Puzzle games bring out all kinds of emotions when played; one second you’re happy, the next you’re shouting at your monitor, threatening to punch its pixels out. A successful puzzle game needs to bring a multitude of gameplay features to the table. It needs to ease you in, build up your confidence, and let you familiarise yourself with the way it works. It needs to challenge you, give you a sense of reward, but most of all it needs to be painfully addictive, and boy, this game has all of this and plenty more.
Upon start up the game greets you with a simple, cheerful user interface which is easy to navigate. The game has a story behind it that involves Sommerville himself along with the games main character, Woop. Woop’s a happy little guy with a passion for video games; he loves them! He wants Chuck to create levels for him to complete and he’s more than happy to oblige.
The game starts you off with simple puzzle mechanics; you’re at point A, get to point B. It then slowly introduces you to more - get the coloured key to open the coloured door, move this block, press that button, get past these enemies. It does all this really well and in later levels gathers all these mechanics together and uses them to create levels that make you think twice before attempting them. The game then becomes even more interesting as there are different types of enemies and multiple uses for some items; for example, one level may require you to push ice blocks around to make a pathway, while in another, that exact same item may be used to freeze over lava.
So you’re halfway through a level and little lovable Woop’s been taken out by Snappy, one of the many enemies you will encounter as you progress through the puzzles. Well not to worry! Woop has a unique ability to alter space and time; so with a few presses of backspace you can attempt that tricky part again. This is an amazing feature. It takes away the annoyance of a gameover screen. By taking away that minor delay in gameplay, it makes the whole process smoother and more enjoyable. Each level records the time it takes for you to complete it and as a result gives you a three medal score. You can go back and replay levels at any time. All the levels are in categories, easy to difficult, and the interface for selecting these levels resembles games such as Angry Birds, where you can see all the levels; the ones you’ve completed and the ones yet to be played.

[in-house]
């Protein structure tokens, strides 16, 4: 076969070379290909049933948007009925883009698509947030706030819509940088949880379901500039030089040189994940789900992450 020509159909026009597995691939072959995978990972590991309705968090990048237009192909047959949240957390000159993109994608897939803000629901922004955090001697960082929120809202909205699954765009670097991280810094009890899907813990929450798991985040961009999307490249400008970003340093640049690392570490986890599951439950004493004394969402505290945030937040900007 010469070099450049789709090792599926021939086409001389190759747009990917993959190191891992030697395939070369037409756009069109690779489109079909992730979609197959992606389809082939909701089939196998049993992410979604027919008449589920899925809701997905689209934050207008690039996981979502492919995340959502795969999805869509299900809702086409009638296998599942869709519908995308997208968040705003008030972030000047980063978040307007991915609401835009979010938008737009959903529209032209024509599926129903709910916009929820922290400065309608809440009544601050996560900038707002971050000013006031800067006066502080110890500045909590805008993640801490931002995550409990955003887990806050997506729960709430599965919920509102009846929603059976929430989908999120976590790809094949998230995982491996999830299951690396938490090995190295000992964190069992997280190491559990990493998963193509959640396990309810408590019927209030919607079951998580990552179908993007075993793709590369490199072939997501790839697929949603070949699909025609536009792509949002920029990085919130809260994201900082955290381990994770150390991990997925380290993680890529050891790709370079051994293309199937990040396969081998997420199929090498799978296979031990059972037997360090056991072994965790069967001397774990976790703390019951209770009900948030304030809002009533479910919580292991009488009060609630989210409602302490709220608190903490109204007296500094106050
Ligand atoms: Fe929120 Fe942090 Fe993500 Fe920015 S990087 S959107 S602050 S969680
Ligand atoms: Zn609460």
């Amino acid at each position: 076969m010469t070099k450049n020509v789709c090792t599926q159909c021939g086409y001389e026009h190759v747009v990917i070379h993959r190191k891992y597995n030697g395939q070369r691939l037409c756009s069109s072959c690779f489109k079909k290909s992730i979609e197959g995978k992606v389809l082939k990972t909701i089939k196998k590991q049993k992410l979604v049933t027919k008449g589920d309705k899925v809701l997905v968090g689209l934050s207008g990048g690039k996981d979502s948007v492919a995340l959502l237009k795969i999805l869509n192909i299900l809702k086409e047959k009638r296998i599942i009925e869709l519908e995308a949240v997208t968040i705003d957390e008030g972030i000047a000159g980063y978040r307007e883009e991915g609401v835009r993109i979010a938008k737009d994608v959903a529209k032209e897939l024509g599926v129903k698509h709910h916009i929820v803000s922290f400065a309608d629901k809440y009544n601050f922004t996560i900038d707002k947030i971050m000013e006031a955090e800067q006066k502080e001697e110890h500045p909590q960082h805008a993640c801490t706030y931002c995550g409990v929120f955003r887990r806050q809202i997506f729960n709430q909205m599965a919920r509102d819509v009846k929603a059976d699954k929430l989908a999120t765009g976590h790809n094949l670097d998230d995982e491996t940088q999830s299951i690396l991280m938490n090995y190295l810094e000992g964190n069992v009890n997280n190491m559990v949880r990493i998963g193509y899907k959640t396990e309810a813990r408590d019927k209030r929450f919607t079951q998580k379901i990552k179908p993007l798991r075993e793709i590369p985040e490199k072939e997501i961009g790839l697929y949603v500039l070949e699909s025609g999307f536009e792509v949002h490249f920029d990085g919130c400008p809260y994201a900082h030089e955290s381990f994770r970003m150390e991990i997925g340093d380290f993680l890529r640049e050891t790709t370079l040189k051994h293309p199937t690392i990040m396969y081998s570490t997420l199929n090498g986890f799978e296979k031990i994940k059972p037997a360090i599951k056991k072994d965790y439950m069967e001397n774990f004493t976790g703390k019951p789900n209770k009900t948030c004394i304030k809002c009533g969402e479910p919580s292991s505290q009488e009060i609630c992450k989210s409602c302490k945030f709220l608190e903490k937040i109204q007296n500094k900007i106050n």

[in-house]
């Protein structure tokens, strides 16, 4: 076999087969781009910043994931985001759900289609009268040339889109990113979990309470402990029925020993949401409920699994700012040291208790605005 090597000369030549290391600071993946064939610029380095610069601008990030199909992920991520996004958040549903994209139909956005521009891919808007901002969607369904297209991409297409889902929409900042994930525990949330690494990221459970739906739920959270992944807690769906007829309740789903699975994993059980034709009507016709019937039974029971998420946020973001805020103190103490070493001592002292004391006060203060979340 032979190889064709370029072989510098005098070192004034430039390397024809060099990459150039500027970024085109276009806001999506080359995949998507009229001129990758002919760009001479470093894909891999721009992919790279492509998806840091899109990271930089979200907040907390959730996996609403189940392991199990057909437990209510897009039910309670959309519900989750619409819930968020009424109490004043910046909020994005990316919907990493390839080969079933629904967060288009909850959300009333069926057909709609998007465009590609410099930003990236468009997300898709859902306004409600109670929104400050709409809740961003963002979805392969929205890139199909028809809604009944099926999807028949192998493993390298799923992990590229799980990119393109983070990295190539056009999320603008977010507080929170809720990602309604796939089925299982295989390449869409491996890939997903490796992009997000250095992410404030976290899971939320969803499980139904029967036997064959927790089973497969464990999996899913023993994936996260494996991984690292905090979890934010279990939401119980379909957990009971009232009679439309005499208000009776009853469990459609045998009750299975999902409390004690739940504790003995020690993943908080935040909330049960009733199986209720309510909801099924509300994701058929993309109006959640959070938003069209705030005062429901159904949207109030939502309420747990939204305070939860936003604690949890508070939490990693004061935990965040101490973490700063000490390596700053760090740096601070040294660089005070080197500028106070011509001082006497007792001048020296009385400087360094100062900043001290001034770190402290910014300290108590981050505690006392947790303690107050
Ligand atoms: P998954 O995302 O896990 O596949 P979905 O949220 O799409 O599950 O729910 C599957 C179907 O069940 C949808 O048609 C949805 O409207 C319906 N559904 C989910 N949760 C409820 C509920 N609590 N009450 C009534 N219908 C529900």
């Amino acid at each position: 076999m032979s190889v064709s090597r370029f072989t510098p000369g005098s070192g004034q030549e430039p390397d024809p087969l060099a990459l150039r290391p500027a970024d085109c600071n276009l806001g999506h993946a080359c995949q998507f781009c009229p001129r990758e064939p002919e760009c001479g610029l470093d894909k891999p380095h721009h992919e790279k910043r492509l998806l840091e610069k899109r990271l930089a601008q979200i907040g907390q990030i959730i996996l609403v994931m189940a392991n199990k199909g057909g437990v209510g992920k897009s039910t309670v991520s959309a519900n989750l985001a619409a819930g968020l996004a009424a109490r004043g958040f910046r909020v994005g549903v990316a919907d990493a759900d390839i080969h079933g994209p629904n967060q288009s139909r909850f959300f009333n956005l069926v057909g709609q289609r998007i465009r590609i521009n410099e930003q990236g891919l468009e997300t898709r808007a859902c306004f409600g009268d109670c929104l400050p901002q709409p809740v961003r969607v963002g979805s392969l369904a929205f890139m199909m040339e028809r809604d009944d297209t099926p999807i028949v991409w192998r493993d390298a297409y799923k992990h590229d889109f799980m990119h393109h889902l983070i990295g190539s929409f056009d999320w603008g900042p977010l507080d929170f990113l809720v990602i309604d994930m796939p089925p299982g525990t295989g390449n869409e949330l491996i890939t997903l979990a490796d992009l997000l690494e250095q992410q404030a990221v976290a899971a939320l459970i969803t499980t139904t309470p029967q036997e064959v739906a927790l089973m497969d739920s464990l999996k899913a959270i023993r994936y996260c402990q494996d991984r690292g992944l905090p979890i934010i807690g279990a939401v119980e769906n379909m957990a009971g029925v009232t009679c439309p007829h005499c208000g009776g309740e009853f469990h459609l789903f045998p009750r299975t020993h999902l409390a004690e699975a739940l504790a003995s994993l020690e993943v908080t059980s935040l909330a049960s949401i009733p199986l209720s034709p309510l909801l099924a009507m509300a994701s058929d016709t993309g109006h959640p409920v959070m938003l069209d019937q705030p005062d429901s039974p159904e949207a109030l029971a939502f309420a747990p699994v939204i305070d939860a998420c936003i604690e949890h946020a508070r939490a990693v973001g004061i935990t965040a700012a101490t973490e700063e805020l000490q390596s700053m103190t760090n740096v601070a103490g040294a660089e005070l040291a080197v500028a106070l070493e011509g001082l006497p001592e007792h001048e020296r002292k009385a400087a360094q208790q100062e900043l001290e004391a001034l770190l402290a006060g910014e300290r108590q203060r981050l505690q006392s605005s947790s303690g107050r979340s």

The first thing that grabbed me when I loaded up Chuck’s Challenge were the incredible visuals. It’s a bright and colourful world, with extremely detailed textures that make the game memorable and fun to play. The animations are seamless and everything just seems to flow perfectly. The controls allow you to view the level at different viewpoints. This includes zooming in, out and rotating the camera clockwise and anti-clockwise. This makes even better use of the amazing visuals on offer while also being a very helpful in-game tool for the player. The levels also feature a kind of fog or field of view. This is a nice additional feature; however I personally sometimes found it distracting. This is only a minor personal opinion and it doesn’t take anything away from the game overall.
Unique art styles in games are becoming more and more common now, thanks to a range of indie titles hitting the scene. The cartoon effect that Chuck’s Challenge has makes it cheerful and easy on the eye. This especially makes it appeal to all audiences and ties in well with the smooth interface. The backing music that accompanies the gameplay is of a high quality and adds to the overall experience. There is an option to turn the music off, however, but I don’t advise this. The music gives Woop and the levels their personality, it makes them fun and somewhat lovable. It’s an upbeat and fun tune that you will find yourself humming along to in no time at all. There could maybe have been a wider variety of melodies implemented, although this is not entirely necessary, and the music that made it into the game is suitable enough to serve its purpose.
Now, for all you creative people out there, Niffler have implemented an option to create your own levels. These, once created, can be shared with the whole online community, who then can either like or dislike the level, which gives it an overall rating. You can search for levels in one of four ways: top levels, latest, local or by typing in the level ID. I was blown away by the amount of user created levels available. They range from incredibly simple to extremely tough, using every asset the game has in its extensive library. The level creator itself is simple to use; you can enlarge the map, place down items and enemies with a single click, then take them away with a swipe of the eraser. You can have hours of fun with this alone, which only increases the games replay value.
Overall, Chuck’s Challenge 3D is a marvellous game to behold. From the aesthetics to its undeniably addictive gameplay, Chuck’s Challenge will have you completing puzzles with Woop for hours on end. Yes, you will laugh, you will cry, you will most certainly want to break your monitor in two, but you will come back time and again for just one more go, one more puzzle, and try to obtain that one missing medal. The sheer number of levels to play is staggering, add in a growing community of level creators and you have a puzzle game that’s going to be captivating audiences for some time to come. The game is available on February the 28th via Steam.
A note from Thomas Ellis: The review key of Chuck’s Challenge 3D was very generously given to us from Tom Ohle of Evolve PR. Tom just started his own publishing label called Nkidu Games Inc. and Chuck’s Challenge 3D is the first game to be published under the new label. Here’s to many more Tom, we’ll support you all the way.